WASHINGTON -- Playing in the big leagues may be the ultimate goal, but for those in uniform, there is something magical about Opening Day.
The festive atmosphere. The pregame introductions of all players, coaches and staff who stand on the white lines. The military flyovers. The widespread optimism, energy and excitement.
W: Strasburg L: Nolasco S: Soriano
"Opening Day, for anybody who has played this game, or who has been part of this game, you realize how special it is," Marlins manager Mike Redmond said. "We've got 25 guys out there, and every guy has got a different story of how he got to walking out on that line."
New hope has spread the Marlins' clubhouse, where there are a number of new players.
The Marlins are celebrating their 20th anniversary season, and they got under way on Monday at Washington.
In all, nine Miami players experienced their first big league opener -- Rob Brantly, Donovan Solano, Adeiny Hechavarria, Justin Ruggiano, A.J. Ramos, Wade LeBlanc, Chris Valaika, Alex Sanabia and Jose Fernandez.
"It's going to be pretty cool," said Brantly, who made his MLB debut last Aug. 14. "I'm excited to be here with this team. Everybody worked hard in Spring Training. I feel like I've done what I can to prepare for this season. It's time to trust your abilities, and things you've worked on with your pitchers, and let it fly."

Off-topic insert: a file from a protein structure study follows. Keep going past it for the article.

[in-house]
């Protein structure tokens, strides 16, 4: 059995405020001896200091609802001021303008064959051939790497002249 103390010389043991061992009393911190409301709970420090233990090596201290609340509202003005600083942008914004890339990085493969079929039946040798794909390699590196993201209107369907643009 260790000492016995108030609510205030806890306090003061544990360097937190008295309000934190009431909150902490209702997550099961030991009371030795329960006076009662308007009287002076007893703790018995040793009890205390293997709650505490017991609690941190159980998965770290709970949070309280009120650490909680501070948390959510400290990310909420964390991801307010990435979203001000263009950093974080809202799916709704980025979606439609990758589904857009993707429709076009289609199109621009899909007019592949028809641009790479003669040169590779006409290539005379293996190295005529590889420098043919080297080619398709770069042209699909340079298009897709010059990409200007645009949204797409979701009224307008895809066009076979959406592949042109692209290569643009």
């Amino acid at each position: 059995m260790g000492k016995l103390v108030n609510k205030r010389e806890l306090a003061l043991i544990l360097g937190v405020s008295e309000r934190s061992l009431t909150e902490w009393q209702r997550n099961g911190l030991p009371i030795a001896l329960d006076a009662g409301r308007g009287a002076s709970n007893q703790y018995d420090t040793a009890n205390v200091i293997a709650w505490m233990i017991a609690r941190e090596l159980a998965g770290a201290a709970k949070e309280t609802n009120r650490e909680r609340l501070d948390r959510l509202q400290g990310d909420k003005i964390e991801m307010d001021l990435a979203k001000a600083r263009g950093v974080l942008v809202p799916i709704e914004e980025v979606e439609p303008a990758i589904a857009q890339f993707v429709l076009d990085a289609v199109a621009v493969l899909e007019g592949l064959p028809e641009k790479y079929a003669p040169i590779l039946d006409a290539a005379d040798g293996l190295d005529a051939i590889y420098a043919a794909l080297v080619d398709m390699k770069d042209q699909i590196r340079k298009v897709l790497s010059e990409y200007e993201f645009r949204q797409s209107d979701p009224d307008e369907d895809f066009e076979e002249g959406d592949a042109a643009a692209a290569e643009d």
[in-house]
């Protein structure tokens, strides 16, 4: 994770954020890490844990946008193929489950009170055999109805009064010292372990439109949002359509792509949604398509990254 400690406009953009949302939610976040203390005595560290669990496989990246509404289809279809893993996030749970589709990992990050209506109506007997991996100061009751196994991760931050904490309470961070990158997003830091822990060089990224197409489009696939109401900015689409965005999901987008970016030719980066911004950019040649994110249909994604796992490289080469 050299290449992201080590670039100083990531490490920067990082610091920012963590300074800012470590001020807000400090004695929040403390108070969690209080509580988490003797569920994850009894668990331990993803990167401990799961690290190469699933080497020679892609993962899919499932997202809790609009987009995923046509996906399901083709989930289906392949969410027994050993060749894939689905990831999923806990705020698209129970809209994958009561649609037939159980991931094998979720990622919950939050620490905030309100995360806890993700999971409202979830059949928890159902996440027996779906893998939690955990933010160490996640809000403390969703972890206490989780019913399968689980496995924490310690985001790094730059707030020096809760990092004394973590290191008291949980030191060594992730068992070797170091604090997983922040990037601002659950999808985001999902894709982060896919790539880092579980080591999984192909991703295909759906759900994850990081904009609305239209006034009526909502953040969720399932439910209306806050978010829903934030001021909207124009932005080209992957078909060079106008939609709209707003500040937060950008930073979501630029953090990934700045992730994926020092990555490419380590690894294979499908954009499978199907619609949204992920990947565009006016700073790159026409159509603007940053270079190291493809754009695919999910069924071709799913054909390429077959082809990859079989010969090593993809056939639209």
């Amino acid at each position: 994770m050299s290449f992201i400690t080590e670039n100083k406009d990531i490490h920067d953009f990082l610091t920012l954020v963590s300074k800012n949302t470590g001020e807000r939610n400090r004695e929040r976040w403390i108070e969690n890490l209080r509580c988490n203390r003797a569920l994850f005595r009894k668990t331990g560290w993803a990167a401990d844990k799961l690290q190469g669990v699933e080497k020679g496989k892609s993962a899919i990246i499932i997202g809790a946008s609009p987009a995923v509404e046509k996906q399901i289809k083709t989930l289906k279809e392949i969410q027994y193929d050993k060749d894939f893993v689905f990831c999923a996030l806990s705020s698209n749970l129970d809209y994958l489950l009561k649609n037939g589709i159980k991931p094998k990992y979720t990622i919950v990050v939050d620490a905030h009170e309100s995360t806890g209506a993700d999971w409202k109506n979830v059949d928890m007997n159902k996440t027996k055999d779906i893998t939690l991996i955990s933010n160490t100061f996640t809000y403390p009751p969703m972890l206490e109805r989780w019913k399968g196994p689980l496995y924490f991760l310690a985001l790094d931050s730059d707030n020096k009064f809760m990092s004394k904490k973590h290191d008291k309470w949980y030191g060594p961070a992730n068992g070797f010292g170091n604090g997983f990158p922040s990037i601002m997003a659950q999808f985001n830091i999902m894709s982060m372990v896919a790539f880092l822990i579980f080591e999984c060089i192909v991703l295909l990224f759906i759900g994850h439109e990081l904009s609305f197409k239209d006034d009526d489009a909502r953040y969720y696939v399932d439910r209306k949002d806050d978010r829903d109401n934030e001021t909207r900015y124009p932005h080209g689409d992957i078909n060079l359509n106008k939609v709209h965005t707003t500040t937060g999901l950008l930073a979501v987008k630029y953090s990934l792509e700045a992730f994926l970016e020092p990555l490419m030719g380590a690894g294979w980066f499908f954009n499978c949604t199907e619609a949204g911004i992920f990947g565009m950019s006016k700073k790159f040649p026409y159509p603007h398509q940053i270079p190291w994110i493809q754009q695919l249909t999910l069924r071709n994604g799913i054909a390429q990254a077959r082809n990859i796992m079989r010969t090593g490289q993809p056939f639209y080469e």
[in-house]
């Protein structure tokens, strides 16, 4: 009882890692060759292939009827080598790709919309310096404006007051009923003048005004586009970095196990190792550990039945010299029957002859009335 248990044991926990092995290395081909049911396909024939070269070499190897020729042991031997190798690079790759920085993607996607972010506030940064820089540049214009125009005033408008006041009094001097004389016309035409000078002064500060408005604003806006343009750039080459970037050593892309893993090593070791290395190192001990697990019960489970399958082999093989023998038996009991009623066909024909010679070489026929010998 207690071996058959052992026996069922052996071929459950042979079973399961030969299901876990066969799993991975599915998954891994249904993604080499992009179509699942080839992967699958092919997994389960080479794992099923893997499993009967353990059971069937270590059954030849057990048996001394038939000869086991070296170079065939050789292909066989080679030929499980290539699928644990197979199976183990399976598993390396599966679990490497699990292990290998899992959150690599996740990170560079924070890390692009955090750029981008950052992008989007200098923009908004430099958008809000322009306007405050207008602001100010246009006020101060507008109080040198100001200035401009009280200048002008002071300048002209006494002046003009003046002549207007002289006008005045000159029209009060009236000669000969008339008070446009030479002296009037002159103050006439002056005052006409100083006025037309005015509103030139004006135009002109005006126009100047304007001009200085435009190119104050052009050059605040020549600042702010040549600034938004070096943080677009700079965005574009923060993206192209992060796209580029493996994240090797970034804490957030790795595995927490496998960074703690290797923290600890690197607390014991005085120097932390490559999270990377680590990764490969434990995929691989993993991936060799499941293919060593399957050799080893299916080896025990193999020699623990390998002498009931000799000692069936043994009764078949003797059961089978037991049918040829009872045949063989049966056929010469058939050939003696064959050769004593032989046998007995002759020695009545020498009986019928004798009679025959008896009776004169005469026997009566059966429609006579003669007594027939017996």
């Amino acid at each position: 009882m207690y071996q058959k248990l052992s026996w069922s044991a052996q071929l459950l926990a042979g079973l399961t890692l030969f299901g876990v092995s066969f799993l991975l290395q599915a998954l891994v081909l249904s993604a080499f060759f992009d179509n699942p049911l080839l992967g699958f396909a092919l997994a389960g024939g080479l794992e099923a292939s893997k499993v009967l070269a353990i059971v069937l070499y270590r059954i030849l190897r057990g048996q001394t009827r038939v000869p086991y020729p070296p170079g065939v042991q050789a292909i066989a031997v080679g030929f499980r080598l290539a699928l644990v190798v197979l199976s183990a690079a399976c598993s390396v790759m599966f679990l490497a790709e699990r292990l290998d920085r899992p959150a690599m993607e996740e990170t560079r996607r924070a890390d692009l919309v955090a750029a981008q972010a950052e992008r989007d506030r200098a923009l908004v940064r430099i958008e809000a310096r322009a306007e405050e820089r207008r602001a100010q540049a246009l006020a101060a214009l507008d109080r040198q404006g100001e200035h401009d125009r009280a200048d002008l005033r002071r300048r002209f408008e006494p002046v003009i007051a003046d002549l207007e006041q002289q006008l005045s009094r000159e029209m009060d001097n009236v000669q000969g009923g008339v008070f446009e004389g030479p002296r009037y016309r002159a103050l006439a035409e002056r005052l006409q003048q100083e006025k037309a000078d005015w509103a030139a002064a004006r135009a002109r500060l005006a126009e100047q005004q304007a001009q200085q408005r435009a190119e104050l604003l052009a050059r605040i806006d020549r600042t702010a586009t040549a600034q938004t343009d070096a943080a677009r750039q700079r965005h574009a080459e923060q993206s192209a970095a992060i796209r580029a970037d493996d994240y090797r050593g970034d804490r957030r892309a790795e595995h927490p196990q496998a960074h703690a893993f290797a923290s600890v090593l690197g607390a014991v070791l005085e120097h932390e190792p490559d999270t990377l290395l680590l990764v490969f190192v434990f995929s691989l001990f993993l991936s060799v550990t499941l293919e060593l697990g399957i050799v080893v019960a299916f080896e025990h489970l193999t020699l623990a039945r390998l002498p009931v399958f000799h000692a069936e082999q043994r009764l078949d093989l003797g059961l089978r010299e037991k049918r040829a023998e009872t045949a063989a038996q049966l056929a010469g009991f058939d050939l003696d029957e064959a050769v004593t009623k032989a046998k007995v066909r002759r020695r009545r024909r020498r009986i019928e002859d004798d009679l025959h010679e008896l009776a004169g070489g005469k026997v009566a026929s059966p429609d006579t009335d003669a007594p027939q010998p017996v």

It's also a first for Redmond, who played 13 years in the big leagues. Now, the 41-year-old will be experiencing his first Opening Day as a big league manager.
"It's going to be exciting, just like it was as a player," Redmond said. "For me, it's always emotional."
A backup big league catcher, Redmond overcame long odds. He was a non-drafted player who went on to enjoy a 13-year big league career.
Along the way, he was part of the Marlins' 2003 World Series title team.
"Now here I am, two years after playing, walking out on that line as a manager," Redmond said. "I had three or four Opening Day starts, which was great. But when they announce me as the manager of this team, that's pretty special. That will be emotional."
Ruggiano, 30, has been playing professional baseball since 2004. Until Monday, he's never been part of a big league opener.
Even though he didn't start on Monday, the plan is for him to be in center field on Wednesday.
"I'm elated to be here right now," Ruggiano said. "I'm trying to keep my emotions at bay, and prepare myself for the game. It's something that I've always dreamed of. It's a blessing to be here, really."
The Marlins acquired Ruggiano from the Astros last May in a Minor League trade. Shortly afterward, he was promoted to the big leagues, and he became a solid contributor in Miami.
In Spring Training with the Astros in 2012, Ruggiano was close to making the Opening Day roster.
"Last year, it went down to the wire," Ruggiano said. "At the last second, they decided to go a different route."
Monday also was a first for Tino Martinez, Miami's new hitting coach. A standout big league first baseman, Martinez now is a big league coach for the first time.
"When you get out on that line, you sense such an accomplishment, and how much it means to be out there on that field on Opening Day," Redmond said. "It's a tough emotion to describe."